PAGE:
Once again, Facebook has changed its privacy settings. Like the last time this happened, Wednesday's improvements are still a mixed bag, but a better one: they are generally easier to use but not as simple as they could be. There are a couple of curve balls thrown in, too. In this screenshot tour, we'll show you what's new, and what to watch out for.
Facebook's new privacy settings replace the wall of text with this more visually pleasing chart. Don't let that fool you, though: there's still more than one page to do all your configuring, and some of it is less obvious than it should be.
The chart itself is a static image, changeable only by hitting one of the presets or the small "Customize" text link below the chart.
"Everyone" means that all Facebook users can see your info, whereas "Friends only" is the most restrictive--except, of course, that this being Facebook, it's not. Choose Customize and you can further restrict your privacy settings, to either specific friends or just yourself. Still, most major privacy tweaks are now on this one page.
Above the chart, there's a small text link under Basic Directory Information. This allows you to toggle the privacy settings for profile data, including how much of your profile shows up in Facebook-based searches, and your availability to strangers sending friend requests, messages, and viewing your friends list. It also includes ancillary profile data such as your current city and hometown, work and education, interests, and other pages.
The customization window consolidates many but not all of the privacy settings in the old layout onto one page. Most of the drop-downs offer four levels of privacy, but if you choose "customize" you can further restrict content from being seen by others.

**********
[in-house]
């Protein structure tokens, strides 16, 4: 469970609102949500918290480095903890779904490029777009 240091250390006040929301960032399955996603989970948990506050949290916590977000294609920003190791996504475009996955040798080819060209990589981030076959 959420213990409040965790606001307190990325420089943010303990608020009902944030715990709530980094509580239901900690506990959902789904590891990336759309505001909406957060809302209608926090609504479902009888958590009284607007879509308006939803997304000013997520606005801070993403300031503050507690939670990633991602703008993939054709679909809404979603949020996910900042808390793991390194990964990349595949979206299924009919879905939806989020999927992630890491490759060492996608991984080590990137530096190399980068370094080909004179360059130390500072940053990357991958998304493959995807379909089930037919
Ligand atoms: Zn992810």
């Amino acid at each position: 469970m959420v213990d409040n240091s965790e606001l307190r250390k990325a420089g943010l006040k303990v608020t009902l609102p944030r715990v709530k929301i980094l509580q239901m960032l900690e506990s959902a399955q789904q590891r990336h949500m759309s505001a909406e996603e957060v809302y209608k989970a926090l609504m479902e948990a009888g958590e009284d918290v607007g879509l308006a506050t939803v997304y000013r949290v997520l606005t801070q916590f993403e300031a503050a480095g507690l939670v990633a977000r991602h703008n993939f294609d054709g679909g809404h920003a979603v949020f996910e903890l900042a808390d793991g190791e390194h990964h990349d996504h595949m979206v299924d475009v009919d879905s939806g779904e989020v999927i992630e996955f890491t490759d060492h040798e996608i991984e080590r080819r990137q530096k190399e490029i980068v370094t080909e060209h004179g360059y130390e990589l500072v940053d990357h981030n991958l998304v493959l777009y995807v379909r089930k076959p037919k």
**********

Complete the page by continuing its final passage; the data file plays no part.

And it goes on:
It still looks like the text-heavy list of drop-downs from the older settings, but it does unify all those previously disparate settings in one place. Some things are new here, such as the ability to Edit Album Privacy and toggling wall postings.
The profile preview option hasn't changed, and allows users to see how changes they're making affect their public profile. It's available at the top of both Customize and Directory info.
The "Info accessible through your friends" link looks innocuous, but it controls how much of your info your friends' app publishers can see. Even worse? It's set by default to share almost all of it.
Unchecking the boxes should prevent any unwanted sharing.
Blocking friends has gained a new element in the latest privacy settings revision. You can now block Facebook app invites from friends on a per-friend basis. Though a welcome change, this does not dramatically expand or revisit the feature.
Facebook does offer a new "sharing guide" for users who want more information on what the privacy settings mean, but be warned: Facebook wants you to share more, not less.